• When working in Corvallis one Summer, Josh and Dominique had just returned from a lengthy camp retreat and I decided to great them when they got home with take and bake pizza and Black Butte Porter. While that part isn't quite exciting, the memorable part is that not only did I get to meet Dominique, but that night laid the foundation for what eventually became Death Pot Pie (our Rock Band band, duh). We also all magically woke up with no hang over. No idea how that happened.

  • Unrelated to the last story, I watched Josh break a bone in his hand while trying to open a bottle of one on the side of a desk. Good times.

  • Finally, our friend Gordon once used it to create his own iced coffee drink. The recipe? Ice, 1/2 old coffee, 1/2 Black Butte Porter. The verdict? Haven't had one since.

Does Deschutes make better beers than Black Butte Porter? Of course, but none of those are as affordable, easily obtainable, nor versatile as Black Butte Porter. It's the beer I grab when nothing else seems to stand out and I'll always take one when offered. So here's to you, Black Butte Porter, and to all the great times still to come.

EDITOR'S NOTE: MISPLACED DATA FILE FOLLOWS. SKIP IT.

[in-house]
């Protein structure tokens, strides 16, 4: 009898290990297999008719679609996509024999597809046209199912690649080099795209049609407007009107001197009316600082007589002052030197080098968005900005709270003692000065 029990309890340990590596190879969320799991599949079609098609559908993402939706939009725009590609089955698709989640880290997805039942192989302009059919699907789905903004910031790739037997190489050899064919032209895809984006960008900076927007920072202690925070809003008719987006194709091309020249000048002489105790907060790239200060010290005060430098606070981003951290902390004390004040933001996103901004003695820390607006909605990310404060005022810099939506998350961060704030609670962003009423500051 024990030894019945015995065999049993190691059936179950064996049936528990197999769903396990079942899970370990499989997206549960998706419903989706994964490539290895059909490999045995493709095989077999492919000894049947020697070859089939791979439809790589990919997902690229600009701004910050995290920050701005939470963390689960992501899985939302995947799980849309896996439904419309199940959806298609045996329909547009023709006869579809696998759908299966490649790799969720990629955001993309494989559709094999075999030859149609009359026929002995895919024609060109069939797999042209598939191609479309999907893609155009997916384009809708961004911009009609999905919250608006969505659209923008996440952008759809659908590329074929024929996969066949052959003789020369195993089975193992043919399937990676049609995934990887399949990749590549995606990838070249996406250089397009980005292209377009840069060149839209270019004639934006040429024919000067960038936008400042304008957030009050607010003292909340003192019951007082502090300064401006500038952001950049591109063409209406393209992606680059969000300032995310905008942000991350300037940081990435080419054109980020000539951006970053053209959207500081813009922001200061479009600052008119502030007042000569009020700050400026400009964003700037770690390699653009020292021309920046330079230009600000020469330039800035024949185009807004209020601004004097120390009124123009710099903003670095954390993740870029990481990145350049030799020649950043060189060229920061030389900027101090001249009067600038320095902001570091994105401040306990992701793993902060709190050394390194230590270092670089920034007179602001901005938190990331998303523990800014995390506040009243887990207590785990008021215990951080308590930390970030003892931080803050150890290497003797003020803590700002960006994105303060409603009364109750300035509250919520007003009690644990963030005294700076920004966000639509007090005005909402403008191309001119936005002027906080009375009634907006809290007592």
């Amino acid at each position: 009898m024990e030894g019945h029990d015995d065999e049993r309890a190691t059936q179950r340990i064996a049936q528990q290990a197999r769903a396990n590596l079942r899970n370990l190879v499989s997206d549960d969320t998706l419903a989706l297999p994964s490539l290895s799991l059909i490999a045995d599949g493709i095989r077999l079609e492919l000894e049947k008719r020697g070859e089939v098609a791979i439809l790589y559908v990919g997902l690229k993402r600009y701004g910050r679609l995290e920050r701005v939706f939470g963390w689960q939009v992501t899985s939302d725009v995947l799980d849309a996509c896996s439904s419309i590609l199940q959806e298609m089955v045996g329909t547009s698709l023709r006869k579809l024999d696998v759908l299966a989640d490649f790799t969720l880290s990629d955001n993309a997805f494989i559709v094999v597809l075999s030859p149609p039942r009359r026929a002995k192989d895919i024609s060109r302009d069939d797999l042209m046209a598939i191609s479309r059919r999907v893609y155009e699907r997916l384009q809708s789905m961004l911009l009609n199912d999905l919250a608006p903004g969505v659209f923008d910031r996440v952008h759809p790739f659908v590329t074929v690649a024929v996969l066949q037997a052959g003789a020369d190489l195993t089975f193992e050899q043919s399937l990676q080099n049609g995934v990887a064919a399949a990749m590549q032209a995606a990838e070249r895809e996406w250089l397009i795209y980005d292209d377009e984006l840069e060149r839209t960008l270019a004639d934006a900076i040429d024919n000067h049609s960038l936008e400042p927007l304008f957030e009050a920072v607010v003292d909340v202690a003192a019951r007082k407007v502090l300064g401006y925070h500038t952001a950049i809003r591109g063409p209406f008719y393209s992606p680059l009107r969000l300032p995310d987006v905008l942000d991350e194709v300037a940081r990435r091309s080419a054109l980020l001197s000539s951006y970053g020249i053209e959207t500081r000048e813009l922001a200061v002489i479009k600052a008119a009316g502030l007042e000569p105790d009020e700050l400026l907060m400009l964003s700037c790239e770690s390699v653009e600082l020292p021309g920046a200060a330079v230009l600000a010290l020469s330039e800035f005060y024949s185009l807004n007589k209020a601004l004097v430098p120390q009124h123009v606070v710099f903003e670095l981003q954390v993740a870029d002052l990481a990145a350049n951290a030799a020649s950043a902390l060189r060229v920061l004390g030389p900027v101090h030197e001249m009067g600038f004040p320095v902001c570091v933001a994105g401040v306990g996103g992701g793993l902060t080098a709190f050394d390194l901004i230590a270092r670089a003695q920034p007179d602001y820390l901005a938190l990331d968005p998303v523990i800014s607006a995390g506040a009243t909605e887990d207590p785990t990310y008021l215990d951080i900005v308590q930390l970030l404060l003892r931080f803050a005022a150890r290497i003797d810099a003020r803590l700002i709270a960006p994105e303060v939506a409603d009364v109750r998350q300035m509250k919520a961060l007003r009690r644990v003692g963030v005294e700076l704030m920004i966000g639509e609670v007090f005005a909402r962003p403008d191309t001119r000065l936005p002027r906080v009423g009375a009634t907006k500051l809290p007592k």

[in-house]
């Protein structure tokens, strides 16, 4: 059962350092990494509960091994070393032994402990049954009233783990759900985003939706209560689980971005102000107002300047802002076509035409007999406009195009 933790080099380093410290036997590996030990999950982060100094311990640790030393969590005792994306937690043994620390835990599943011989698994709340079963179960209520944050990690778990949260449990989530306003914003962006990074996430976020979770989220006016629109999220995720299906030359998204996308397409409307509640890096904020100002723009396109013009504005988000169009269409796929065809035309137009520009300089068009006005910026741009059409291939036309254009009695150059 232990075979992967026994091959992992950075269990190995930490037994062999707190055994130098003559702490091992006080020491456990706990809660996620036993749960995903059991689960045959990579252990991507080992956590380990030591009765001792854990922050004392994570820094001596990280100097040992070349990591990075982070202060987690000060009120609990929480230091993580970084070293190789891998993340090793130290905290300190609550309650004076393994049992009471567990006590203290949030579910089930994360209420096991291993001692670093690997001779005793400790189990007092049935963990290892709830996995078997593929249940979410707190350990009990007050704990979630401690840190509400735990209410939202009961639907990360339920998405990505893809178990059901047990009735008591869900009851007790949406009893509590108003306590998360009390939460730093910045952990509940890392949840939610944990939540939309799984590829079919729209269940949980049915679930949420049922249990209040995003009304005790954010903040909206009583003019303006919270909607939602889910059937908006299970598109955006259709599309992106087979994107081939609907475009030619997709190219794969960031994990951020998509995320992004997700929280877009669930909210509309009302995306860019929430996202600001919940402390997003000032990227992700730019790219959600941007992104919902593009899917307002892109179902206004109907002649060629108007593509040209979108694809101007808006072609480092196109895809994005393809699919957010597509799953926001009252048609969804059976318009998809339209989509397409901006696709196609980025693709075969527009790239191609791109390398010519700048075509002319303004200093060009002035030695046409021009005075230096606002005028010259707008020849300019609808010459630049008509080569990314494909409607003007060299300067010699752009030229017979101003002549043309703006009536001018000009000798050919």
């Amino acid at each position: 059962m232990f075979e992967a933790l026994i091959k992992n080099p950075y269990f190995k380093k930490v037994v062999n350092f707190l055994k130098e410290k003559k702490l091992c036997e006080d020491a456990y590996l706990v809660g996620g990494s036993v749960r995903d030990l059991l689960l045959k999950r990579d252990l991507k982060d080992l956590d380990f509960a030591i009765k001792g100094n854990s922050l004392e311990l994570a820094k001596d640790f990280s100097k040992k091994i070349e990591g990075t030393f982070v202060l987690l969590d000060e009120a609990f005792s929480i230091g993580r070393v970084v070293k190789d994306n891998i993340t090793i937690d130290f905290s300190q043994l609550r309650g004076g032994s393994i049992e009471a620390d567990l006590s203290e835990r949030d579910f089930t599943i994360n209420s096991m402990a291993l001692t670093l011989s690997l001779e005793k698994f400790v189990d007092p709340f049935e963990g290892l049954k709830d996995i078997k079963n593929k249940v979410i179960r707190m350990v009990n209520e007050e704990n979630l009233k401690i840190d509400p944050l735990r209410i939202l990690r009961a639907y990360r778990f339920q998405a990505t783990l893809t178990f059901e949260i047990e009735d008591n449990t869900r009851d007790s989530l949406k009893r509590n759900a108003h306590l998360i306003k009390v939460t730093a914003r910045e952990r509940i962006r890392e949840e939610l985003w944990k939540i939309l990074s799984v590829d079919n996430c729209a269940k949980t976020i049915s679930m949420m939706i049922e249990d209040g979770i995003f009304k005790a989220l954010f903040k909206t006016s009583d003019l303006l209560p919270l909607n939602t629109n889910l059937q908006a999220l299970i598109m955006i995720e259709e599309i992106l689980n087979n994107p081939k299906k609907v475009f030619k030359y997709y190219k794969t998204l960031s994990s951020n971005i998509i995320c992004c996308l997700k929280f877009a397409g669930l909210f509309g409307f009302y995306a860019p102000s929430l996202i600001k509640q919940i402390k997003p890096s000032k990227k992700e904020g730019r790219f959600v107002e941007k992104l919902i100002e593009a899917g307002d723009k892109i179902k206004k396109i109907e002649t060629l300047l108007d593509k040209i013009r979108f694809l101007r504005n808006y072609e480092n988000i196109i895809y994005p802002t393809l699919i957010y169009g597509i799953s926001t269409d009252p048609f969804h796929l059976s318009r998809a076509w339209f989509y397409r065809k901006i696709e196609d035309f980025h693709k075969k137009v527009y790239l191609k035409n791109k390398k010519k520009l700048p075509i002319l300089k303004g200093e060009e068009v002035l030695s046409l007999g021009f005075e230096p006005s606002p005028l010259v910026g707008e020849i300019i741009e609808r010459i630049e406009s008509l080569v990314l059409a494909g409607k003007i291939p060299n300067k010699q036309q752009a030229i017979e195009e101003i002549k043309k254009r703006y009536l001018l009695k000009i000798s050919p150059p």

Monday, November 14, 2011

Deschutes The Stoic

Brewery: Deschutes Brewery
Style: Belgian-style Quadruple Rating: B (Community) Rating: 3.59
Serving: 22oz Bottle

Bend, Oregon's Deschutes Brewery is well known throughout the United States beer drinking community for their standard standard fare of affordable yet classy brew.  You can walk into pretty much any grocery store that has a respectable beer selection and find Mirror Pond Pale Ale, Black Butte Porter, and Obsidian Stout; and their Green Lakes Organic Ale has long been a staple of staff.  Imagine my elation,  then, when I learned that Deschutes had even MORE to offer: The Reserve Series.